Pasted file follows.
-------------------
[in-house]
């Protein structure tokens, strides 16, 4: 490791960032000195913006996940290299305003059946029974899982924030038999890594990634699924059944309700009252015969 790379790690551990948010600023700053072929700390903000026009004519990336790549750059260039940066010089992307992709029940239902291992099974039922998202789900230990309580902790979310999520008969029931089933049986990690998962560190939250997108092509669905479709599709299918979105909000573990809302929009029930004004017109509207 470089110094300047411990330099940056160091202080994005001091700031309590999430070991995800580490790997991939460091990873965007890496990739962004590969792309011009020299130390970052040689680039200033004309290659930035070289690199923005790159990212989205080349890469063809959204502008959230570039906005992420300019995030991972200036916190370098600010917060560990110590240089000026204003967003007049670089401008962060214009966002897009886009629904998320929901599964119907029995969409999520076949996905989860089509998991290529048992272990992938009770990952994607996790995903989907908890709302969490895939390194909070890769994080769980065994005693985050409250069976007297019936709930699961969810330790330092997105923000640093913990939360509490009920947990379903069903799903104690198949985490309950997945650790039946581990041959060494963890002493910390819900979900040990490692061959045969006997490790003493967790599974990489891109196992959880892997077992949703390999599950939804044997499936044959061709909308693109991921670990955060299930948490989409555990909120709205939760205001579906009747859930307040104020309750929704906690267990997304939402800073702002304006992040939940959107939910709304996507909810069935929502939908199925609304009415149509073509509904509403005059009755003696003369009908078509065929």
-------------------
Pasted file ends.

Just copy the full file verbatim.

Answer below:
[in-house]
């Protein structure tokens, strides 16, 4: 490791960032000195913006996940290299305003059946029974899982924030038999890594990634699924059944309700009252015969 790379790690551990948010600023700053072929700390903000026009004519990336790549750059260039940066010089992307992709029940239902291992099974039922998202789900230990309580902790979310999520008969029931089933049986990690998962560190939250997108092509669905479709599709299918979105909000573990809302929009029930004004017109509207 470089110094300047411990330099940056160091202080994005001091700031309590999430070991995800580490790997991939460091990873965007890496990739962004590969792309011009020299130390970052040689680039200033004309290659930035070289690199923005790159990212989205080349890469063809959204502008959230570039906005992420300019995030991972200036916190370098600010917060560990110590240089000026204003967003007049670089401008962060214009966002897009886009629904998320929901599964119907029995969409999520076949996905989860089509998991290529048992272990992938009770990952994607996790995903989907908890709302969490895939390194909070890769994080769980065994005693985050409250069976007297019936709930699961969810330790330092997105923000640093913990939360509490009920947990379903069903799903104690198949985490309950997945650790039946581990041959060494963890002493910390819900979900040990490692061959045969006997490790003493967790599974990489891109196992959880892997077992949703390999599950939804044997499936044959061709909308693109991921670990955060299930948490989409555990909120709205939760205001579906009747859930307040104020309750929704906690267990997304939402800073702002304006992040939940959107939910709304996507909810069935929502939908199925609304009415149509073509509904509403005059009755003696003369009908078509065929």